The long-delayed inquest into the 2017 death of Charleena Lyles is facing further delays as the city asks for the inquest to be put on hold while a separate civil case filed by the Lyles family against the city is under appeal.
Michael Spearman, the state appeals court judge overseeing the Lyles inquest, said at a pre-inquest hearing Tuesday that he didn’t expect the inquest to begin until 2020.
Lyles, a pregnant mother of four, was killed inside her Northeast Seattle apartment by two Seattle Police Department (SPD) officers in June of 2017, prompting local protests and nationwide attention to the killing. Inquest hearings are the county’s official fact-finding tribunals, aimed at uncovering the facts and possible lessons from instances in which cops kill people.
The Lyles family said after Tuesday’s hearing that they were angry the city is trying to further delay the case.
“How long does her life need to be on a stay?” asked Tonya Isabell, Lyles's first cousin. “She’s dead. She’s a person who lost her life, so can we get this process going?”
Corey Guilmette, one of the attorneys for the Lyles’ family, said the city didn’t file their motion to delay the inquest—called a stay—until a day before Tuesday's hearing.
“The city unfortunately waited until the 11th hour to file a motion to stay,” Guilmette said. “As a result, we now have to deal with that. We could have dealt with it two weeks ago, two months ago, when the inquest was called. Instead we are dealing with it today.”
The city asked Spearman to delay the inquest hearing because the city is currently a defendant in a separate civil case that the Lyles family has filed against the two officers and the city. A King County judge dismissed the civil case against the officers in January but that case was appealed. The case is currently on hold while that appeal is decided.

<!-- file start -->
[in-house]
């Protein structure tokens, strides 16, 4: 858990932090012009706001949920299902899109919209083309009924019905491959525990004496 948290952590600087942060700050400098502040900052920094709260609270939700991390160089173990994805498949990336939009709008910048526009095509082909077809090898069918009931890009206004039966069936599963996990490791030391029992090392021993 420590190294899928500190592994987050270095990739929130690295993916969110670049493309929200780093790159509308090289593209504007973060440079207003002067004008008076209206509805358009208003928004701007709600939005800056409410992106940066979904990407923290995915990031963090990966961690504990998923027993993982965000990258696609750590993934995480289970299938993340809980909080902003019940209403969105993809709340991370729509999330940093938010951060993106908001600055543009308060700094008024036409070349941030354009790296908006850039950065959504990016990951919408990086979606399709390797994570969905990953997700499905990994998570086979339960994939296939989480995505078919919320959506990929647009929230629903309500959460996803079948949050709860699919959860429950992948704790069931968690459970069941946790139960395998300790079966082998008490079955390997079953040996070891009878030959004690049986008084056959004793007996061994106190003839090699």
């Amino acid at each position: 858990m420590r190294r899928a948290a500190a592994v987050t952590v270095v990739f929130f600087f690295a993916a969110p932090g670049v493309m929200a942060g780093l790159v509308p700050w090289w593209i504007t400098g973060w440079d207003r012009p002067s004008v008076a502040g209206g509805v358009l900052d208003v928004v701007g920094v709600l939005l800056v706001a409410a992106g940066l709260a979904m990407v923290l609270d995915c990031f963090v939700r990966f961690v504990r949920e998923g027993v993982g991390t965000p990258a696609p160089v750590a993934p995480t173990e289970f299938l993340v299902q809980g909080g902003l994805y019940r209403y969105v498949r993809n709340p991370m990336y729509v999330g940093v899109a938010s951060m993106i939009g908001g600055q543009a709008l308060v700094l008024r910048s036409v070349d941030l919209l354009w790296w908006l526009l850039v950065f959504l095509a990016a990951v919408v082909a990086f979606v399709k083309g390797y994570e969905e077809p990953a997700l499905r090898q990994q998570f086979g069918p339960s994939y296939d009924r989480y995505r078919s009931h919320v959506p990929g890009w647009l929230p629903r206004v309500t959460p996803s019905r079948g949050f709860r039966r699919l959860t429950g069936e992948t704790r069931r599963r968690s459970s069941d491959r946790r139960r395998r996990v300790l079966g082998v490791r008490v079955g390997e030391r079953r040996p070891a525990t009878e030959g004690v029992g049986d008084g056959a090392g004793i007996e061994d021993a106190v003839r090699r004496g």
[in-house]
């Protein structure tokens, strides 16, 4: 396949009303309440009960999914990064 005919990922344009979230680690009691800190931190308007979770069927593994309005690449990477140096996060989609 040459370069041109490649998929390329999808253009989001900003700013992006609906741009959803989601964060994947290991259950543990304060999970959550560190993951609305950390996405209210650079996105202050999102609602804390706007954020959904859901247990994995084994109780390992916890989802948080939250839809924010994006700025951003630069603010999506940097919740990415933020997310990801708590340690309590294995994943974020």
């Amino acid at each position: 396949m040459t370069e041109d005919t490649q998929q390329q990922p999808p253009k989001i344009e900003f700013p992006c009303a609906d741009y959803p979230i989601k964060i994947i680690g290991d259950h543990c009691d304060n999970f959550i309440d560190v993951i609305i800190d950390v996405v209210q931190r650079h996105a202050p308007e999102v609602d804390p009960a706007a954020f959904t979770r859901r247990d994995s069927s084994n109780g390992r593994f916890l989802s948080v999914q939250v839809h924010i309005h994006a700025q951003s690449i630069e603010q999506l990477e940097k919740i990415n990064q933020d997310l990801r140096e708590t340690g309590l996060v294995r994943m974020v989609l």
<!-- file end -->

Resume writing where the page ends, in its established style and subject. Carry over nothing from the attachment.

Dan Nolte, a spokesperson for the city attorney's office, said the city's request is in alignment with how the inquest into Tommy Le, an unarmed 20-year-old who was killed by King County Sheriffs in June of 2017, was also delayed.
“Just as the Tommy Le inquest was stayed to allow resolution of civil litigation from that incident, we’re seeking a temporary stay in this inquest so only one fact finding expedition occurs at a time," Nolte said in an e-mail.
Guilmette said: “Our hope is that the inquest takes place as soon as possible, we have done everything in our power to help move it along."
Lyles was killed in June of 2017 after she called the police to report a burglary at her apartment in Northeast Seattle. When officers Jason Anderson and Steven McNew arrived they found Lyles at her apartment with three of her four children and began investigating the burglary. After a matter of minutes, Lyles pulled a knife out of her coat and an altercation erupted between Lyles and the two officers, according to an internal SPD investigation. Anderson told SPD investigators that Lyles attempted to stab him with a knife and McNew said on his radio that “We need help. We got a woman with two knives.”
McNew told Anderson to use his Taser but Anderson had left the less lethal device in his police locker. About 20 seconds after Lyles pulled out the knife the two officers opened fire, shooting the pregnant mother seven times, according to SPD’s internal review. McNew said he was three feet away from Lyles when he fired his weapon. Lyles immediately fell to the ground and Lyles’ infant child climbed onto her back while the two officers continued to point their weapons at the woman, according to SPD’s internal report.
Inquest hearings are official fact finding tribunals where witnesses are called and a jury is selected but no criminal convictions or civil settlements are decided. Instead, the jury is asked to answer a set of questions about the incident at the end of the process. The Lyles inquest is the second to begin since King County Executive Dow Constantine put a stop to all inquest hearings in January of 2018 after the police-reform community said the process was slanted in favor of cops.
Constantine unveiled a new inquest hearing process this April that changed the scope of the hearings to include not only the facts of the case, but to also ask whether law enforcement policies should be changed because of the death in question.